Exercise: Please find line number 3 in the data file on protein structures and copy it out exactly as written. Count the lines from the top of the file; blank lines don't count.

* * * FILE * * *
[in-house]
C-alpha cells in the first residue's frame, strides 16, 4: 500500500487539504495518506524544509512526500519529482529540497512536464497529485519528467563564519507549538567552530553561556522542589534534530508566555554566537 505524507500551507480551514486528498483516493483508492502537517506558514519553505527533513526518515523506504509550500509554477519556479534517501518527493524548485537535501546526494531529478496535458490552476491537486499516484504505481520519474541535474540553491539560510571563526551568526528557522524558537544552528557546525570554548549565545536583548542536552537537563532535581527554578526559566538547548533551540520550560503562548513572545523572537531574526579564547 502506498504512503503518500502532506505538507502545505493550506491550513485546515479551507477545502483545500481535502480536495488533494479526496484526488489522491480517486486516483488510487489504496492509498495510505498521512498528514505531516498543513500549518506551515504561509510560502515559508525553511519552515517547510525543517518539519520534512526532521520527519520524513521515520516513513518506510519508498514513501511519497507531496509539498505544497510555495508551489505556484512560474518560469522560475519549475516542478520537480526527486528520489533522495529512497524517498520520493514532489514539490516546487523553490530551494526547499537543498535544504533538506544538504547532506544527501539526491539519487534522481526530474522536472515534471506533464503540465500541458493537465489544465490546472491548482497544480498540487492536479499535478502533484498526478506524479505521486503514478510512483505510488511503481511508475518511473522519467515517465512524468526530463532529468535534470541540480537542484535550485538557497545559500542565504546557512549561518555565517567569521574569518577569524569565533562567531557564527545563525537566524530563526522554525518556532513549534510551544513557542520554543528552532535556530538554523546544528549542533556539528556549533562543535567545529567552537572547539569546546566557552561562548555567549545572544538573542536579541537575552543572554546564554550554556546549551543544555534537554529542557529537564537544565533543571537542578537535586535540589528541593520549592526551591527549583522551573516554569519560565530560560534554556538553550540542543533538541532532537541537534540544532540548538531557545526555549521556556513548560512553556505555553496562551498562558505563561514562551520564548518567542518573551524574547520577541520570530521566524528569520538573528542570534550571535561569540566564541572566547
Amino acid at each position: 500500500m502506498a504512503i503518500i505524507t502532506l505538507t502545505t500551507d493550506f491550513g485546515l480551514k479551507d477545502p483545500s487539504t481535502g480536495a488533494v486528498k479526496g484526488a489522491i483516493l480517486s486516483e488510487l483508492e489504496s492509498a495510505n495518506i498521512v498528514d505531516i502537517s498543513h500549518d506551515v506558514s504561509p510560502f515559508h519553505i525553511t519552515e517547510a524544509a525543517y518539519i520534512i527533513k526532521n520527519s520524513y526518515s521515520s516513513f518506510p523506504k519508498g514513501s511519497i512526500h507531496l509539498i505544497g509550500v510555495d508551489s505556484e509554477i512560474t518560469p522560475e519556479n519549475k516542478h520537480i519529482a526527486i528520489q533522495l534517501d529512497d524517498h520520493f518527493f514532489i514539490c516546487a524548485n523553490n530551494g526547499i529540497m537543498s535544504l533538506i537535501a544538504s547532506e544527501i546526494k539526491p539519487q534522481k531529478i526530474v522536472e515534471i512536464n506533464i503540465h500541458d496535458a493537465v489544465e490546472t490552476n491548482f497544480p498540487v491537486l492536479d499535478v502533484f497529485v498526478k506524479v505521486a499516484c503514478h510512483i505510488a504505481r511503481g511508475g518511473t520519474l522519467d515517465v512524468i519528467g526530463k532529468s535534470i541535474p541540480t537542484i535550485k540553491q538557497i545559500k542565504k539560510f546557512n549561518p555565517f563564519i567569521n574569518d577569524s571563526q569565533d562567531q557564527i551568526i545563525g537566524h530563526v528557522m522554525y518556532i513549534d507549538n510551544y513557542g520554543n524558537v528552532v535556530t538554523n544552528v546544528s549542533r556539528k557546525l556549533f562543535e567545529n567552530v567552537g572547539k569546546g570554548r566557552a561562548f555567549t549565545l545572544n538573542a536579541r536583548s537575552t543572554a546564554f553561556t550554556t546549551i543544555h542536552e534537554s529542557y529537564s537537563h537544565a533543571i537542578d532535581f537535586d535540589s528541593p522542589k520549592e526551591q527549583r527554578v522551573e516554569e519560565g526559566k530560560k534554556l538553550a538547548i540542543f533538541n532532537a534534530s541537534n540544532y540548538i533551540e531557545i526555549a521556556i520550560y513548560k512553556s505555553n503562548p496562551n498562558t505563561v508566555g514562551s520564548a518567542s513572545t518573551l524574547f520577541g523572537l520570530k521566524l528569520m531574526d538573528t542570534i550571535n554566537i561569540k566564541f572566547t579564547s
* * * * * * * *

Amino acid at each position: 500500500m502506498a504512503i503518500i505524507t502532506l505538507t502545505t500551507d493550506f491550513g485546515l480551514k479551507d477545502p483545500s487539504t481535502g480536495a488533494v486528498k479526496g484526488a489522491i483516493l480517486s486516483e488510487l483508492e489504496s492509498a495510505n495518506i498521512v498528514d505531516i502537517s498543513h500549518d506551515v506558514s504561509p510560502f515559508h519553505i525553511t519552515e517547510a524544509a525543517y518539519i520534512i527533513k526532521n520527519s520524513y526518515s521515520s516513513f518506510p523506504k519508498g514513501s511519497i512526500h507531496l509539498i505544497g509550500v510555495d508551489s505556484e509554477i512560474t518560469p522560475e519556479n519549475k516542478h520537480i519529482a526527486i528520489q533522495l534517501d529512497d524517498h520520493f518527493f514532489i514539490c516546487a524548485n523553490n530551494g526547499i529540497m537543498s535544504l533538506i537535501a544538504s547532506e544527501i546526494k539526491p539519487q534522481k531529478i526530474v522536472e515534471i512536464n506533464i503540465h500541458d496535458a493537465v489544465e490546472t490552476n491548482f497544480p498540487v491537486l492536479d499535478v502533484f497529485v498526478k506524479v505521486a499516484c503514478h510512483i505510488a504505481r511503481g511508475g518511473t520519474l522519467d515517465v512524468i519528467g526530463k532529468s535534470i541535474p541540480t537542484i535550485k540553491q538557497i545559500k542565504k539560510f546557512n549561518p555565517f563564519i567569521n574569518d577569524s571563526q569565533d562567531q557564527i551568526i545563525g537566524h530563526v528557522m522554525y518556532i513549534d507549538n510551544y513557542g520554543n524558537v528552532v535556530t538554523n544552528v546544528s549542533r556539528k557546525l556549533f562543535e567545529n567552530v567552537g572547539k569546546g570554548r566557552a561562548f555567549t549565545l545572544n538573542a536579541r536583548s537575552t543572554a546564554f553561556t550554556t546549551i543544555h542536552e534537554s529542557y529537564s537537563h537544565a533543571i537542578d532535581f537535586d535540589s528541593p522542589k520549592e526551591q527549583r527554578v522551573e516554569e519560565g526559566k530560560k534554556l538553550a538547548i540542543f533538541n532532537a534534530s541537534n540544532y540548538i533551540e531557545i526555549a521556556i520550560y513548560k512553556s505555553n503562548p496562551n498562558t505563561v508566555g514562551s520564548a518567542s513572545t518573551l524574547f520577541g523572537l520570530k521566524l528569520m531574526d538573528t542570534i550571535n554566537i561569540k566564541f572566547t579564547s